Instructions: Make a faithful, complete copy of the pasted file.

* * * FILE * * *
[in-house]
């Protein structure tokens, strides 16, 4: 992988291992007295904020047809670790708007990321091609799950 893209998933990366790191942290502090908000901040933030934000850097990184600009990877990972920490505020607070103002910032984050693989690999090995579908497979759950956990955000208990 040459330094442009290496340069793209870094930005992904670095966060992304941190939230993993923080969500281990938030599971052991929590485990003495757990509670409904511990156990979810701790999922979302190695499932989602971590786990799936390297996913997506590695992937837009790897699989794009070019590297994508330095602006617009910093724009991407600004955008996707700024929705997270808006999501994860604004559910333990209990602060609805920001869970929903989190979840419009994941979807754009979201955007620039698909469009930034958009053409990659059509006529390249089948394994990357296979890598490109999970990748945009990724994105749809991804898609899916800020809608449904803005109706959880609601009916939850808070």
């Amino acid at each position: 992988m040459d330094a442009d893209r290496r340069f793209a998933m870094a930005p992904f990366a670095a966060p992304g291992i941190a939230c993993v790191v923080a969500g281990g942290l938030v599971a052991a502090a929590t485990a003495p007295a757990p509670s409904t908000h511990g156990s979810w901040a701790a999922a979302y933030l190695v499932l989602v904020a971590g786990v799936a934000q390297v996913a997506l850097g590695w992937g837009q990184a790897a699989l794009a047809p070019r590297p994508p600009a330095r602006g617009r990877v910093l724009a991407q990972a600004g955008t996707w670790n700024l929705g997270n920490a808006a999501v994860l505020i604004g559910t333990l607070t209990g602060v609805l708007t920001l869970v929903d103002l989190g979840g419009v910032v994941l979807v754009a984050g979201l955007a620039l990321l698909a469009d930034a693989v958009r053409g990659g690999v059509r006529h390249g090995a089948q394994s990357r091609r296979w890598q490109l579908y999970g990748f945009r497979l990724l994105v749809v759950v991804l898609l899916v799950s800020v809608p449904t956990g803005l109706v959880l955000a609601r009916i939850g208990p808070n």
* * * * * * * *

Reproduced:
[in-house]
């Protein structure tokens, strides 16, 4: 992988291992007295904020047809670790708007990321091609799950 893209998933990366790191942290502090908000901040933030934000850097990184600009990877990972920490505020607070103002910032984050693989690999090995579908497979759950956990955000208990 040459330094442009290496340069793209870094930005992904670095966060992304941190939230993993923080969500281990938030599971052991929590485990003495757990509670409904511990156990979810701790999922979302190695499932989602971590786990799936390297996913997506590695992937837009790897699989794009070019590297994508330095602006617009910093724009991407600004955008996707700024929705997270808006999501994860604004559910333990209990602060609805920001869970929903989190979840419009994941979807754009979201955007620039698909469009930034958009053409990659059509006529390249089948394994990357296979890598490109999970990748945009990724994105749809991804898609899916800020809608449904803005109706959880609601009916939850808070």
């Amino acid at each position: 992988m040459d330094a442009d893209r290496r340069f793209a998933m870094a930005p992904f990366a670095a966060p992304g291992i941190a939230c993993v790191v923080a969500g281990g942290l938030v599971a052991a502090a929590t485990a003495p007295a757990p509670s409904t908000h511990g156990s979810w901040a701790a999922a979302y933030l190695v499932l989602v904020a971590g786990v799936a934000q390297v996913a997506l850097g590695w992937g837009q990184a790897a699989l794009a047809p070019r590297p994508p600009a330095r602006g617009r990877v910093l724009a991407q990972a600004g955008t996707w670790n700024l929705g997270n920490a808006a999501v994860l505020i604004g559910t333990l607070t209990g602060v609805l708007t920001l869970v929903d103002l989190g979840g419009v910032v994941l979807v754009a984050g979201l955007a620039l990321l698909a469009d930034a693989v958009r053409g990659g690999v059509r006529h390249g090995a089948q394994s990357r091609r296979w890598q490109l579908y999970g990748f945009r497979l990724l994105v749809v759950v991804l898609l899916v799950s800020v809608p449904t956990g803005l109706v959880l955000a609601r009916i939850g208990p808070n």